With real sword, the edges bite into each other so that they don’t slide unless one or both fencers winds to a flat. This is known as “releasing the bind” and is an core technique for narrow work.
Unfortunately modern simulators are incapable of binding. Steel swords readily slide against each other in a most annoying fashion. And synthetics, well they might as well be greased.
Thankfully, we have found a solution. Simply run a strip of 3M friction tape along the edge of synthetic blades and they will bind. They bind hard, with no slipping at all.
I apologize for the poor quality of the video, but I think it is good enough to see this happen:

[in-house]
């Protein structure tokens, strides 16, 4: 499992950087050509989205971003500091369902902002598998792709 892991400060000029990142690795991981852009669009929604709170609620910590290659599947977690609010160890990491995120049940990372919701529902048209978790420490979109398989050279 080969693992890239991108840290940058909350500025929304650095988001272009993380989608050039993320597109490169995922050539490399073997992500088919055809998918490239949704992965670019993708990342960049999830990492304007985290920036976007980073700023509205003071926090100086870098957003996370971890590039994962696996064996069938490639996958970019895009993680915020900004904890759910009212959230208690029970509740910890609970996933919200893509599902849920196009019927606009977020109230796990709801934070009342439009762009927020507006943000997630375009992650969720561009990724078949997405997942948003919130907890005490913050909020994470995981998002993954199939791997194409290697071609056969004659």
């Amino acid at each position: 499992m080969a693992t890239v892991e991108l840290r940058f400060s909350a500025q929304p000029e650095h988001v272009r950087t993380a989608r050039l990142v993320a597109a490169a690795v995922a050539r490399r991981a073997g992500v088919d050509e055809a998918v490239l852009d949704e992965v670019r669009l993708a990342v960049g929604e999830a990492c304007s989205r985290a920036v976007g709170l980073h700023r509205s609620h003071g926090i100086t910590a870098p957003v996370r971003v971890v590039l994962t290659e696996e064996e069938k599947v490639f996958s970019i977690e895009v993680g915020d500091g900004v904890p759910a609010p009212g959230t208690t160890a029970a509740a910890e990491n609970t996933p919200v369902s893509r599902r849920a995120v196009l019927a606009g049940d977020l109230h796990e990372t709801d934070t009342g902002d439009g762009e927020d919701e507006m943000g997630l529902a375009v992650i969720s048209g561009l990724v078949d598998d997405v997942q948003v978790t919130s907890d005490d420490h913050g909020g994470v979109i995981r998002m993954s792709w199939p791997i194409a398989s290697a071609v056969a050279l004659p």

That’s not scripted, it just happened when they pressed against each other. Looking through Mair, we find a very similar illustration:
This posture, which is plate 9 in Keith P. Myers’ translation, rarely happens with blunt steel and I’ve never seen it with naked synthetics. Yet it happened by accident just by demonstrating the bind.
First and foremost, we’re not going to use synthetics without friction tape again. I’ve got five rolls on order and intend to stripe every one of our swords. At only 3 dollars a roll there is no excuse not to use this for every drill.
Then we are going to reevaluate all of our Chapter 10 Meyer plays. Those that involve a bind will have to be filmed again, as this will definitely change the mechanics.